How the internet transformed game financing, and how Double Fine resurrected double-A

24 hours that rocked games development

Today and yesterday, as the publishing execs of the world jumped between diarised schedules, they each spent a moment to view a Kickstarter counter as it ticked upwards – dollar by dollar – into a seven figure sum.

At the start of the week the industry they commanded was a completely different place.

On Wednesday evening, Tim Schafer – one of the last people you would expect to spark a revolution (he clearly prefers enjoying life) – asked the games community to pool together $400,000 so he could build an adventure game.

He set a funding deadline, 34 days, and laced his pitch with an air of casualness to, perhaps, save him face if the whole scheme became an embarrassing disaster.

When the project hit $250,000 – after just five hours – pundits began to ponder its chances of making $1 million over the month. Schafer and his team reached that show-stopping milestone in a single day.

It is hard to comprehend: The chances that Double Fine will make more than $5 million are not remote. They are now likely.

What this means for Double Fine, its new adventure game, and its multi-million dollar surplus is unclear, but that issue itself is becoming increasingly subordinate.

The San Franciscan studio couldn’t have put it better. “It seems like this little project could have an impact beyond itself.”

Double Fine has saved Double-A

The dilemma of the publisher is to balance what the audience wants with the gambles in delivering it. Hardly straightforward. As production and marketing budgets soar to unsustainable levels, risk has had a disruptive effect on what publishers can choose to finance. Today, only the safest of shots and armies of sequels will make their way to retail.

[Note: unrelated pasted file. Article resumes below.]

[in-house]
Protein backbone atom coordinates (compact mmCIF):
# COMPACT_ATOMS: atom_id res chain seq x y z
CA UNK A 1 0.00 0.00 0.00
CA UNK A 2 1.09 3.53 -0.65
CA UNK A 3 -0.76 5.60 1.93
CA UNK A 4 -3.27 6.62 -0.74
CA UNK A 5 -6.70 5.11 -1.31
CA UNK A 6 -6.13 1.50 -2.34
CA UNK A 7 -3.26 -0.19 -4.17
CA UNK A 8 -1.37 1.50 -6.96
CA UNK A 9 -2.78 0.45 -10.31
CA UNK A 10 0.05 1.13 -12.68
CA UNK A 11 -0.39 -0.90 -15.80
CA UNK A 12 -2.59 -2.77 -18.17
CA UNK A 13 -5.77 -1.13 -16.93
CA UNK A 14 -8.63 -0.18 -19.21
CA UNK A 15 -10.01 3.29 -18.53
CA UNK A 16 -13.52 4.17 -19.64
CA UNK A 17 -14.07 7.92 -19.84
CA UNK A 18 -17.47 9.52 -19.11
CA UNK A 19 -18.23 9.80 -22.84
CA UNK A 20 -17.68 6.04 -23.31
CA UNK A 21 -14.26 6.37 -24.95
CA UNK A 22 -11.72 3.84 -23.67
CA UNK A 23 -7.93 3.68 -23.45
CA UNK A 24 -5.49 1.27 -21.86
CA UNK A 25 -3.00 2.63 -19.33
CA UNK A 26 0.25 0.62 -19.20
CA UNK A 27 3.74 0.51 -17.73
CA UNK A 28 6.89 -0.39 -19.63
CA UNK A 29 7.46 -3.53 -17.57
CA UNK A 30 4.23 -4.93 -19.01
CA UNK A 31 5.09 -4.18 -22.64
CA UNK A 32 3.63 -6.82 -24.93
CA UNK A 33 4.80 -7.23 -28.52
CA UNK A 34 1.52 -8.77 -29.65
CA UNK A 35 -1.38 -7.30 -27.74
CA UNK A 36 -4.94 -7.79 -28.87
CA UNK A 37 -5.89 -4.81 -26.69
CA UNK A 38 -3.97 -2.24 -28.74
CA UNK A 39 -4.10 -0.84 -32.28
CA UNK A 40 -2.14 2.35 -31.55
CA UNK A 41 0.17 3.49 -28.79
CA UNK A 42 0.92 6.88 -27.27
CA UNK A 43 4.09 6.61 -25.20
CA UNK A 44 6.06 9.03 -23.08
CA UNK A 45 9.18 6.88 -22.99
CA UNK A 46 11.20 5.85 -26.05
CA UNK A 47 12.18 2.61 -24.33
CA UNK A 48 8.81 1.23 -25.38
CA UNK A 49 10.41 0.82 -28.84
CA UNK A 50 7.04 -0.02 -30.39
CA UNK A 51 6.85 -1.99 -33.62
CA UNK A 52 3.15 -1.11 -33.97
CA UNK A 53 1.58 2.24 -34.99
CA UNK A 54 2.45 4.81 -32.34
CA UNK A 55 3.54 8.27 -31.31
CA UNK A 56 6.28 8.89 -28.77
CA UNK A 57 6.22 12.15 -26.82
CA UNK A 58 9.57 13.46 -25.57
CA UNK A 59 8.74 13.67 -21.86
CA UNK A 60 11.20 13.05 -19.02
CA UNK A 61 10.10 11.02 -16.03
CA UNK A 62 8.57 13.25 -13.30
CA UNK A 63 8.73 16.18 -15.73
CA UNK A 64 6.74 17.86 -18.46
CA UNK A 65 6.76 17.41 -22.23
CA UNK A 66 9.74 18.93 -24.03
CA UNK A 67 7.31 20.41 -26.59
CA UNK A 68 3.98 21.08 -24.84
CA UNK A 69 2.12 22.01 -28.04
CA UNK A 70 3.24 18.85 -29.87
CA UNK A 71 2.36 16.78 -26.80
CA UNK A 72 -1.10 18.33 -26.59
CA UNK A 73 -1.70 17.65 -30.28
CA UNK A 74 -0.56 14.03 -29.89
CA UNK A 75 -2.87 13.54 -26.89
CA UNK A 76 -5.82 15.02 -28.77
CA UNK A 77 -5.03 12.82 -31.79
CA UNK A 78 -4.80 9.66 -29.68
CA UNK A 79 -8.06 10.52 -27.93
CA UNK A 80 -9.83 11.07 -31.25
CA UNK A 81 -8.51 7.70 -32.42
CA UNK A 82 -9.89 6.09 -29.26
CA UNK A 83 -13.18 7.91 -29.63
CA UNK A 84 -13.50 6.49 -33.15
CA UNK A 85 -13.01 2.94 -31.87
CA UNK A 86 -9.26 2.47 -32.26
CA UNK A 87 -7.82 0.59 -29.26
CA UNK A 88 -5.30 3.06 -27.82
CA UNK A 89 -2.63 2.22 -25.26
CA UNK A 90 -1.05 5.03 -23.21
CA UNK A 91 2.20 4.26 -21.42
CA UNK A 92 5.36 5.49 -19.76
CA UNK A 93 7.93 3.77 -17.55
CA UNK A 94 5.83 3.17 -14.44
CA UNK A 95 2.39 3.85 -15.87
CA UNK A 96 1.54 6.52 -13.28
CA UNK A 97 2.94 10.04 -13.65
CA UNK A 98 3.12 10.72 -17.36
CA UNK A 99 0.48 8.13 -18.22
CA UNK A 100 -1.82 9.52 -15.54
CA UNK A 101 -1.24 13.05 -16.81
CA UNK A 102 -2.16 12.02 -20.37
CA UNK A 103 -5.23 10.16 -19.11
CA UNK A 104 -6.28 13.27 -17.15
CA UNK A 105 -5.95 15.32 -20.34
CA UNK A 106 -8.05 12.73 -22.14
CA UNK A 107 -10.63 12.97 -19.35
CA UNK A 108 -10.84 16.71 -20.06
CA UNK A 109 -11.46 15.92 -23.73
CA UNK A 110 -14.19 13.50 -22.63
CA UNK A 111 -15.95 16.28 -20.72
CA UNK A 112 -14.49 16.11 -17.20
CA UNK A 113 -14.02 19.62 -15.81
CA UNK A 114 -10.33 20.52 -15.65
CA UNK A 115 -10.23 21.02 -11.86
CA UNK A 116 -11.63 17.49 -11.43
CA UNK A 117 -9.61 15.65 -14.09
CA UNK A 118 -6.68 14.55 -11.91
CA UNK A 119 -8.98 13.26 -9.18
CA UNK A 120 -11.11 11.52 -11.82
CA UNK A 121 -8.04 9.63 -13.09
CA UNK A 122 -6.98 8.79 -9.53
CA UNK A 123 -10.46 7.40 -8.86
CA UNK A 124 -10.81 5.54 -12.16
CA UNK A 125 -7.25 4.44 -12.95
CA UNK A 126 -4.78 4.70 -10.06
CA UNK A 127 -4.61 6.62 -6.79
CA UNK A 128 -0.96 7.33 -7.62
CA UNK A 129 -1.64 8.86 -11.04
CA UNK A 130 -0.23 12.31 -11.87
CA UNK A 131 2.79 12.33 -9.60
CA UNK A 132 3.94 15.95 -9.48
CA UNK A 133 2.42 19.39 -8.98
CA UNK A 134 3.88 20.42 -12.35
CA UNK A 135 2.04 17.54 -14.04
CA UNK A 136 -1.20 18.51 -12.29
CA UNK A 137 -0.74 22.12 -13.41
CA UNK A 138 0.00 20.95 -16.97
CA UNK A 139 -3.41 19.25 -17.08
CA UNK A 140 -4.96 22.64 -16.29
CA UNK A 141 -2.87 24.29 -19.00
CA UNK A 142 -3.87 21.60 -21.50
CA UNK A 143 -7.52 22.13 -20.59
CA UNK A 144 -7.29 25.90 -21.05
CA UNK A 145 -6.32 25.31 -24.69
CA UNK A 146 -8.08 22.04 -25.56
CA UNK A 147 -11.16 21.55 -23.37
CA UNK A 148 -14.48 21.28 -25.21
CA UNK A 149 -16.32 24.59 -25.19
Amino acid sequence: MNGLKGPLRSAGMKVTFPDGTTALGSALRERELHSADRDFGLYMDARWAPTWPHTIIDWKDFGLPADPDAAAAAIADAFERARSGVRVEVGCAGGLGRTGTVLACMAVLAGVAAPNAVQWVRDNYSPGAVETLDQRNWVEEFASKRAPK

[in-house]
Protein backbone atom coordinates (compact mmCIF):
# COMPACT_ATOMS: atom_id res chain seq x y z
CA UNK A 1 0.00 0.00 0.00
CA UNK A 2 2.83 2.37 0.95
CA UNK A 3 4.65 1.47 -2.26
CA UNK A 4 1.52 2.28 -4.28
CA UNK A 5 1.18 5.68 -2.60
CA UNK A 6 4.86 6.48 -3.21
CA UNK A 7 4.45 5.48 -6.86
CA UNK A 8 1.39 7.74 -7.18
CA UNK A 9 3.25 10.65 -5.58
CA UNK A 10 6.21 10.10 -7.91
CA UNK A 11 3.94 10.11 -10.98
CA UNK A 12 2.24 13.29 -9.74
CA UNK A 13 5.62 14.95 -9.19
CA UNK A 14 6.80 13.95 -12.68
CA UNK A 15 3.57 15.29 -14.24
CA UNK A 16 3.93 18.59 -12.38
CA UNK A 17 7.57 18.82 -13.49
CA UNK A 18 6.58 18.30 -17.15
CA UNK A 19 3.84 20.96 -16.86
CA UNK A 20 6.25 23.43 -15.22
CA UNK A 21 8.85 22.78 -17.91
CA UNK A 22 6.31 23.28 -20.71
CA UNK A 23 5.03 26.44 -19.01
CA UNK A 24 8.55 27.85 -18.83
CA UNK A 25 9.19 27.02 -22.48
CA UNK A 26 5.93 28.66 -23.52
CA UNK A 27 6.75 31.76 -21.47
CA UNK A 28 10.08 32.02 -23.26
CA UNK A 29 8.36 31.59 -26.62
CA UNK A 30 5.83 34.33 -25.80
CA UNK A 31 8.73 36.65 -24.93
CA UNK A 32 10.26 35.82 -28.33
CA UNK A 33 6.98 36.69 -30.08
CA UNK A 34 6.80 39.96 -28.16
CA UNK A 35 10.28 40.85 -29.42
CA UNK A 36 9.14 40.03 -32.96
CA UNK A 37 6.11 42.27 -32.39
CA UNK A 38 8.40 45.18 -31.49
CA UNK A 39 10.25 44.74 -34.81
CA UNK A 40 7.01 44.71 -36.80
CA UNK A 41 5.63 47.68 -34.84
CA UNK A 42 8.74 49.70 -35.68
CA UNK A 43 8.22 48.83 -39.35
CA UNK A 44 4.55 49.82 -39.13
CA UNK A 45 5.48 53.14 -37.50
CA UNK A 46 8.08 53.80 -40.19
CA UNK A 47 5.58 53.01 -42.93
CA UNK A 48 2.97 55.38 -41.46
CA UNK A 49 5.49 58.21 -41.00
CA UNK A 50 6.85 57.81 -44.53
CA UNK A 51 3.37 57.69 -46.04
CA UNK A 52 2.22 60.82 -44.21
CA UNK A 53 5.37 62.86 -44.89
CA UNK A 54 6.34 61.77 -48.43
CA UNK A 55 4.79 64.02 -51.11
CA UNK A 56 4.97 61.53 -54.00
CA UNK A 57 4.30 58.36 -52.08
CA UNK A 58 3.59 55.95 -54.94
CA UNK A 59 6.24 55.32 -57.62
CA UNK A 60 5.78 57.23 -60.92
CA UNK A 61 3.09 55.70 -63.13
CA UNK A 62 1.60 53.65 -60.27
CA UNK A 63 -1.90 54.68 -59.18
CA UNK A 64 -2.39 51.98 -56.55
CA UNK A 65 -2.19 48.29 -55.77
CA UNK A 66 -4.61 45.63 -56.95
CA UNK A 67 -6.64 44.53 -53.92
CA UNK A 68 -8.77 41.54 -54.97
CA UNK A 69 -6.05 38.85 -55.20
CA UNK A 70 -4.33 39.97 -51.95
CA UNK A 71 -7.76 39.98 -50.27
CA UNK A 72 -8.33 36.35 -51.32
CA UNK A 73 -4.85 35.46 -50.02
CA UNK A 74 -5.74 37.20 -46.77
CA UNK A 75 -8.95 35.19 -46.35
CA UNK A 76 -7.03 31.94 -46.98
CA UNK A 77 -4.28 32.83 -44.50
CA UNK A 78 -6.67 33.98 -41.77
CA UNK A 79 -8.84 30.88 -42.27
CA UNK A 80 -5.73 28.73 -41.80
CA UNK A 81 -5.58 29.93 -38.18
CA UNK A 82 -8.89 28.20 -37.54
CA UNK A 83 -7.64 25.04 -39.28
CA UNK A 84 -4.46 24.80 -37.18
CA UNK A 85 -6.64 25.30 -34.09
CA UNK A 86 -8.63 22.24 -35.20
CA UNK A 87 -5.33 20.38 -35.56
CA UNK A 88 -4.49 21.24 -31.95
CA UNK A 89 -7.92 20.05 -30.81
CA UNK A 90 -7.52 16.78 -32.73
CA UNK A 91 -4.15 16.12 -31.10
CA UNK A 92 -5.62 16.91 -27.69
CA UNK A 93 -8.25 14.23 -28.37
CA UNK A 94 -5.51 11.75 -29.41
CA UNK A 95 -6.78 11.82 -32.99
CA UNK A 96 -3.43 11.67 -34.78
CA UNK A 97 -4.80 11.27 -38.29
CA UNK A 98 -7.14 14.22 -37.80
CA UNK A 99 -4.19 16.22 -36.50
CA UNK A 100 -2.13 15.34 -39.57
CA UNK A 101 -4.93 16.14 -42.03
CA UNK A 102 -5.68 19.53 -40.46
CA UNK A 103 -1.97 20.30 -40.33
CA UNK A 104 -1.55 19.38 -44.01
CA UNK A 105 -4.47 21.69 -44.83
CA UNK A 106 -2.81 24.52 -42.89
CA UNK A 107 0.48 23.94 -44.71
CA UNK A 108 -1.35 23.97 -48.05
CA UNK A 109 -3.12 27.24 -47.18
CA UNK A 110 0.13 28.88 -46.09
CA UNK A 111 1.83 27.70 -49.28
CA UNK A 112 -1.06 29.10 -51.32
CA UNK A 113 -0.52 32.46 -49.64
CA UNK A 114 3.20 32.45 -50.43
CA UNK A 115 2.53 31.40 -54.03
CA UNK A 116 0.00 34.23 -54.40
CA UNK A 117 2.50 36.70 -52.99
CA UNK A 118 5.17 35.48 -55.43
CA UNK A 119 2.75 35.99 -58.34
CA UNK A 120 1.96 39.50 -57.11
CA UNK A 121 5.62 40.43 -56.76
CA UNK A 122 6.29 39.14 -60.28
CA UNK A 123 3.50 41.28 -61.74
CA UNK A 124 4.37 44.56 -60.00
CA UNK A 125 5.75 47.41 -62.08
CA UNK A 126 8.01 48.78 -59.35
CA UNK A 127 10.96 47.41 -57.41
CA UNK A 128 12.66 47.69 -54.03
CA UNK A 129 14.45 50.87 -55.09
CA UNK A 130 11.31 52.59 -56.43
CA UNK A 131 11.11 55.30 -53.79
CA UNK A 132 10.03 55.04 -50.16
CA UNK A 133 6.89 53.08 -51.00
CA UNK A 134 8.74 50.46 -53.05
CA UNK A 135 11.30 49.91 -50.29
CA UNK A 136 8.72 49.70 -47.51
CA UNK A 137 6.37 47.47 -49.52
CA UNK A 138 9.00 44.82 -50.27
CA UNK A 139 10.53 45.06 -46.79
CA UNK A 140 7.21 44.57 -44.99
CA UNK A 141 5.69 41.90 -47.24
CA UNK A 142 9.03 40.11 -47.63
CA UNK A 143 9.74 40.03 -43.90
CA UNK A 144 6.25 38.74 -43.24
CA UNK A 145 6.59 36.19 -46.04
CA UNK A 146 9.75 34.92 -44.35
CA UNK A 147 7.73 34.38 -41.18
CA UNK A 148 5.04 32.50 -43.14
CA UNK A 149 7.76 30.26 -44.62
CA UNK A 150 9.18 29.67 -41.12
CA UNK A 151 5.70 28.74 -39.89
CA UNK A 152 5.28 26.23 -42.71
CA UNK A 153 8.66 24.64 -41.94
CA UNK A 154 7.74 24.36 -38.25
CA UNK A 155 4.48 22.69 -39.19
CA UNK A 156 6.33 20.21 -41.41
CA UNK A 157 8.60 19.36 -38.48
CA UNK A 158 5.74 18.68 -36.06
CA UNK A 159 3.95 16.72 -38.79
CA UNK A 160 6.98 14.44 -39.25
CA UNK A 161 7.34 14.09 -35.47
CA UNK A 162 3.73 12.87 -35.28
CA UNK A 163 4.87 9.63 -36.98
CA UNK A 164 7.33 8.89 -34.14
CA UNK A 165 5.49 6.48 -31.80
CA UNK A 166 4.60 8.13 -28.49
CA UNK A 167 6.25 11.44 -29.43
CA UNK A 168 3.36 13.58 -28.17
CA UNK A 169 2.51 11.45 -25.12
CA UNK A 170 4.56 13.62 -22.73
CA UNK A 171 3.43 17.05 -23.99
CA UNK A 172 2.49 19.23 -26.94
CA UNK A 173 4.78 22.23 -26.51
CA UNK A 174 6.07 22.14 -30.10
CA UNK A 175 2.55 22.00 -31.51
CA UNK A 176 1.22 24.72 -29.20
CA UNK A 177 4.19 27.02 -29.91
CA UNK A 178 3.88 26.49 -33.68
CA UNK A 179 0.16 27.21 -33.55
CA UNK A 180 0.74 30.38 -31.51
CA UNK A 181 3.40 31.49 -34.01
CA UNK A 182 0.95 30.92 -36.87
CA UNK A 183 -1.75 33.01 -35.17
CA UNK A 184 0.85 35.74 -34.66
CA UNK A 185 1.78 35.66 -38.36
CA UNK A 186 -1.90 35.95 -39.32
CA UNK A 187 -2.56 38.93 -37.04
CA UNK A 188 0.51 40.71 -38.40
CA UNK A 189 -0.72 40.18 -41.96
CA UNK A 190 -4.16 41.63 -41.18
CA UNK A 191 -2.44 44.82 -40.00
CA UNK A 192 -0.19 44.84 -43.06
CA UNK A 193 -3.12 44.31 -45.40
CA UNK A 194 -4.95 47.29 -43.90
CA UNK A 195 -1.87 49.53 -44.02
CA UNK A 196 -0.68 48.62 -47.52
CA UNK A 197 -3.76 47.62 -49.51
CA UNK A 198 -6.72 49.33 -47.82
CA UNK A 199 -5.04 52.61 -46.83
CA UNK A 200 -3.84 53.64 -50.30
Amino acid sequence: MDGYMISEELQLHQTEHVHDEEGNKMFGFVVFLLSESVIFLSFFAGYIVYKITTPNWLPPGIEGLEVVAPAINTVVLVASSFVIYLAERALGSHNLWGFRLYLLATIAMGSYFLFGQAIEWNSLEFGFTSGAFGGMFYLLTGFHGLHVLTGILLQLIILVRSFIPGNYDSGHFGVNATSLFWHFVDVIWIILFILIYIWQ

Crowdfunding has threatened to challenge this rule for several years. Now, with more than 30,000 game enthusiasts funding bankrolling Schafer’s categorically “unsafe” project, the rule has been shattered.

In recent times the games industry has become a dichotomy of triple-A and indie games. Studios either follow the command of big publishers and get huge budgets for games, or they go it alone and create economy-class digital titles.

The ‘double-A’ projects, such as the ones that interests Double Fine, have become stranded between the two sides.

Double-A is dead, we have all said. Yet today an independent studio is amassing a several million dollar budget to revive a commercially dead genre. And the studio won’t close at the end of it. On the contrary; It has already made its money.

For every Kickstarter initiative that achieves the same triumph you can be sure there will be many that don’t quite manage to get off the ground.

Such is the new rule of games financing: Only projects that captivate the community will be financed through crowdfunding.

But this is nirvana for many games developers. Their ideas can be backed by a games community clued-in on industry politics and growing tired of the status quo.

The possibilities couldn’t be more thrilling. When the internet transformed how developers could publish games across digital channels, the industry never looked back.

Now, after a bedazzling 24 hours and thirty thousand mouse clicks, the internet has changed forever the way we can fund and create them.

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